A muscle study, a robotics test, and space physics hardware were the main research topics aboard the International Space Station on Tuesday. The Expedition 67 crew will also see a Russian cargo craft depart and a new one launch to replace it this week.
Scientists have been exploring how an astronaut’s muscles adapt to weightlessness in order to ensure crews stay healthy in space and can withstand the return to Earth’s gravity. NASA Flight Engineers Kjell Lindgren and Bob Hines paired up today marking their foot, leg, shoulder, and back muscles for the Myotones study. The duo then took turns scanning the marked areas using the Myotones device and the Ultrasound device to measure the muscle’s biochemical properties. Results may improve health monitoring during spaceflight and treatments for muscle conditions on Earth.
Hines then joined NASA Flight Engineer Jessica Watkins for orbital plumbing work in the Tranquility module’s bathroom. The pair also had a robotics test on their schedule today for the Behavioral Core Measures investigation looking at how working on the surface of Mars might affect a crew member’s performance.
ESA (European Space Agency) astronaut Samantha Cristoforetti serviced sample cartridges from inside the Electrostatic Levitation Furnace (ELF) located in the Kibo laboratory module. The ELF can safely measure the thermophysical properties of materials at temperatures of over 2,000 degrees Celsius in microgravity.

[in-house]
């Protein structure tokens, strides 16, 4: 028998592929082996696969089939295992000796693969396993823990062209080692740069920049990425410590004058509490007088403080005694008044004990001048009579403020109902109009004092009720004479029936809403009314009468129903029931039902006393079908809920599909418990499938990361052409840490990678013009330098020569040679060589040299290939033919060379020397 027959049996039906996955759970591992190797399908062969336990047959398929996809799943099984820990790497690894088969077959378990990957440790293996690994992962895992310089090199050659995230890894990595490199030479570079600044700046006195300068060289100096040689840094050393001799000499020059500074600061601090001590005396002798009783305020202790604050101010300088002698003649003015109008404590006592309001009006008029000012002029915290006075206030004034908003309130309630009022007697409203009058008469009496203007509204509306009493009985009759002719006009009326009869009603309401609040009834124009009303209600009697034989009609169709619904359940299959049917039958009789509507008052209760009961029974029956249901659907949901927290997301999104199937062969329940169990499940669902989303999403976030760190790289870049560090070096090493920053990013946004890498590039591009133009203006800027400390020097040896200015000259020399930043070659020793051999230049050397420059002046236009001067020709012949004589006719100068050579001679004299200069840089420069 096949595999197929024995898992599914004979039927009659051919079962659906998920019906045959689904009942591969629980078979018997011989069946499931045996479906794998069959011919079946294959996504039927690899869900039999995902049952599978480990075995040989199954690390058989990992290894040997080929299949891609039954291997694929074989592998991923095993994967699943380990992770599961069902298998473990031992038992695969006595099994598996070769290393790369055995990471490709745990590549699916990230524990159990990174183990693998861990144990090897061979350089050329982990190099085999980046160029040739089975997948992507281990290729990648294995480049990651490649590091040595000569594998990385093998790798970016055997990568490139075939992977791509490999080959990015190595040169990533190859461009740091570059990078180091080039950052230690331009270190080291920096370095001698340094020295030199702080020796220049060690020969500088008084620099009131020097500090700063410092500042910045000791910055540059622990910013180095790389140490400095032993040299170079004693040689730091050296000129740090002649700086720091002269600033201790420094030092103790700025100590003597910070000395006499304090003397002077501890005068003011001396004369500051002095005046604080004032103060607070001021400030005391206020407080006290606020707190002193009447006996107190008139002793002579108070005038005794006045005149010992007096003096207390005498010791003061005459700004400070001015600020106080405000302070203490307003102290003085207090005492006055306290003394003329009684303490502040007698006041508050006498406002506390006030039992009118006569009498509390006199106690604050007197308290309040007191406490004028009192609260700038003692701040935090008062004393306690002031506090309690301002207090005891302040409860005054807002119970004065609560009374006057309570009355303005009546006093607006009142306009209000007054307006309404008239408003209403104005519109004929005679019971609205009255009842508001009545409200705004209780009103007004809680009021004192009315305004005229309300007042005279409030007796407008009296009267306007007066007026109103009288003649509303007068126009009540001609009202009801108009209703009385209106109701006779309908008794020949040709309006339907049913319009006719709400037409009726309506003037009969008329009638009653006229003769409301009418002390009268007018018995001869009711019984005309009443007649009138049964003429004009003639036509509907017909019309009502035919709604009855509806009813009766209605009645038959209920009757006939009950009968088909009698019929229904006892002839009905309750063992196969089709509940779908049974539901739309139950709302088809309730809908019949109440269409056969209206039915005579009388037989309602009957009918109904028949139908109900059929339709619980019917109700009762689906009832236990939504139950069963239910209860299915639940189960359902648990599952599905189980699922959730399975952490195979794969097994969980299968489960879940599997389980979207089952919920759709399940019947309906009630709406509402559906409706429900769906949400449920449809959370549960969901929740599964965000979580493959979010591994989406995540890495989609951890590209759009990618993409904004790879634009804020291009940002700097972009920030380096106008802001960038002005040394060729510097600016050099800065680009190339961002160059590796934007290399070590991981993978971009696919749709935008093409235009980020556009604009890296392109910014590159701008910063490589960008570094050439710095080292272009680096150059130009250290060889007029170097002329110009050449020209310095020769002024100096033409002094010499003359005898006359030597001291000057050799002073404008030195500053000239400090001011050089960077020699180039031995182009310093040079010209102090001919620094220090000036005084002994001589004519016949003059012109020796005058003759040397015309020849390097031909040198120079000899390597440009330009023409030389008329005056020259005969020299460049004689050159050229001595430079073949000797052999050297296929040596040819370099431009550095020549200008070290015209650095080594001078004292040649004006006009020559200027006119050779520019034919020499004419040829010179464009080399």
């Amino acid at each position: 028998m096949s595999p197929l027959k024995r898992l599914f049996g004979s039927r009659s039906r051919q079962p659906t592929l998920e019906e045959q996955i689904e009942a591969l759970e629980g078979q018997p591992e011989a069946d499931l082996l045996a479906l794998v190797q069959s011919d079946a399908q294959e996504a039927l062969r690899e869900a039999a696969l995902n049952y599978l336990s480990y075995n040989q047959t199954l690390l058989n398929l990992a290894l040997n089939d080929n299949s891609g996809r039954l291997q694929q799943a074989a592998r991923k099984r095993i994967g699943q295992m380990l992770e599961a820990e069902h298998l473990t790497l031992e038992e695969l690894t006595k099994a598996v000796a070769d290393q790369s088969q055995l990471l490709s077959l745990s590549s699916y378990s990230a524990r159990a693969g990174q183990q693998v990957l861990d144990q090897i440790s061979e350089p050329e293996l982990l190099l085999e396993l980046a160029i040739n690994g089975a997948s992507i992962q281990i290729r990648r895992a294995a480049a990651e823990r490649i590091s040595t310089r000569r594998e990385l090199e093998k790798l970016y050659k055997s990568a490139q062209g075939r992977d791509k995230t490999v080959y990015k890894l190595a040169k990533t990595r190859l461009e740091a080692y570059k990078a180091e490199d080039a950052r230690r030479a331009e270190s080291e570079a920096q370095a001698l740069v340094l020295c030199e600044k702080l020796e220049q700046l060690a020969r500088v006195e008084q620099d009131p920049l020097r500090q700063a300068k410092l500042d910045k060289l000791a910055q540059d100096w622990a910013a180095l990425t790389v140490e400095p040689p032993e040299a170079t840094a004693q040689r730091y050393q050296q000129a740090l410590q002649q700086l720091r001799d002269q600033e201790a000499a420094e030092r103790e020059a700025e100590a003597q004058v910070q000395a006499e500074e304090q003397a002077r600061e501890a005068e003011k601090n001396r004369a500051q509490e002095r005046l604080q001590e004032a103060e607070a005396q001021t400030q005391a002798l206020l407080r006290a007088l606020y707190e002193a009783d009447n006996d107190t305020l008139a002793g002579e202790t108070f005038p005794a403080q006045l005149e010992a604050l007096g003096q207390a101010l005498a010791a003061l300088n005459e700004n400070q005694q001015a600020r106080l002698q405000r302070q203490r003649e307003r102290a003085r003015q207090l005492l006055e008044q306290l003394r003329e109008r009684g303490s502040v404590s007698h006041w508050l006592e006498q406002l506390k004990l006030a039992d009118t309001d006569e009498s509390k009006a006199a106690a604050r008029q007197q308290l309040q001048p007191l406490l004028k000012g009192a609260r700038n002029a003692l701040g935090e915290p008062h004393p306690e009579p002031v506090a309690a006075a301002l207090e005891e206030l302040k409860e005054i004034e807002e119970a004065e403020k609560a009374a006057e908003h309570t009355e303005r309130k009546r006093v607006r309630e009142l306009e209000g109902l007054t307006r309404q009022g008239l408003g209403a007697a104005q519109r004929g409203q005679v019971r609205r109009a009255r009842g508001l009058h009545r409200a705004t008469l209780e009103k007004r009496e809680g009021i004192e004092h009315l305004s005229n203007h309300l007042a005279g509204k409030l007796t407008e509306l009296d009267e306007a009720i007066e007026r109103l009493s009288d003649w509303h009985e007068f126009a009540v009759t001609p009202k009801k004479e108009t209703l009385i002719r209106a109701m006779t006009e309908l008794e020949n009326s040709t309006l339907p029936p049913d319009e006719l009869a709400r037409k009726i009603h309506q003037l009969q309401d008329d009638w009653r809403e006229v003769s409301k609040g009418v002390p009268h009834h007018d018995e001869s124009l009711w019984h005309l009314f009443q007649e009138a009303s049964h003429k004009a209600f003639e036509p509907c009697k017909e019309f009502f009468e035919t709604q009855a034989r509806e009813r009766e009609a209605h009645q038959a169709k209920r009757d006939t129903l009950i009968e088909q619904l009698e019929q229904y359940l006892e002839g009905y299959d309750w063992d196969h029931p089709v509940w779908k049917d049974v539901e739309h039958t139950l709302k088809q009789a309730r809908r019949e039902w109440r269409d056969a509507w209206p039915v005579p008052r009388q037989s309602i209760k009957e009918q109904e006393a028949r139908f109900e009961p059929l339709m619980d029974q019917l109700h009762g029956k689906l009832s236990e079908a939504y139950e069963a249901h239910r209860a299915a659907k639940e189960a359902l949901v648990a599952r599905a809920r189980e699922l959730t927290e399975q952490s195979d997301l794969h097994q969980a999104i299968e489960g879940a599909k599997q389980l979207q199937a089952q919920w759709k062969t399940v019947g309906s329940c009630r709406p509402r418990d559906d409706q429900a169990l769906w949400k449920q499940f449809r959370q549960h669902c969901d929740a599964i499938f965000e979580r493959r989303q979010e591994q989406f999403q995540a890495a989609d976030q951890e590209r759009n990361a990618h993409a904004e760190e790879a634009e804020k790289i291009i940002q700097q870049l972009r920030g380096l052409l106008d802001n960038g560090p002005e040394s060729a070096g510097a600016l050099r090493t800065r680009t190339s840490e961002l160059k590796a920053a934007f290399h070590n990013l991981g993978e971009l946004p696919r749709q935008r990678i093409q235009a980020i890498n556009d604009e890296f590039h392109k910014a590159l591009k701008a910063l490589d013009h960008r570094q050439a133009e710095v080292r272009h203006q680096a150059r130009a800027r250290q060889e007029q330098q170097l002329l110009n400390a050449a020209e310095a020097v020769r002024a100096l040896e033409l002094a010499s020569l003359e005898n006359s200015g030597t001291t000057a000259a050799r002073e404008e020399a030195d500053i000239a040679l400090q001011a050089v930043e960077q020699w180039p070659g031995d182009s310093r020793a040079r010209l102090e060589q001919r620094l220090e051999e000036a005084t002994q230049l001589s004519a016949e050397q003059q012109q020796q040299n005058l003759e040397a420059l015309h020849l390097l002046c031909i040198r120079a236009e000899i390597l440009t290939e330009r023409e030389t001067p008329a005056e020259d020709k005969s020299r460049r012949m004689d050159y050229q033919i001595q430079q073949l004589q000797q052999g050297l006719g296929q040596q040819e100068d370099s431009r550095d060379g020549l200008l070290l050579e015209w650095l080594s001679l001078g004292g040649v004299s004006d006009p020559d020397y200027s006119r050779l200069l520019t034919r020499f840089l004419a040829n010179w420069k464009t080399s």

Roscosmos Commander Oleg Artemyev and Flight Engineer Denis Matveev trained on a computer today for the automated arrival of the ISS Progress 81 (81P) resupply ship set for 9:03 a.m. EDT on Friday. The 81P is due to blast off three-and-a-half hours earlier from the Baikonur Cosmodrome in Kazakhstan. It will replace the trash-filled ISS Progress 79 cargo craft after it undocks from the rear port of the Zvezda service module early Wednesday morning.
Flight Engineer Sergey Korsakov deactivated Earth observation gear before conducting a physical evaluation on the advanced resistive exercise device that mimics a workout in Earth’s gravity. The first time space-flyer later studied future planetary piloting and robotic control techniques then explored ways to improve communications between international crews and mission controllers from around the world.
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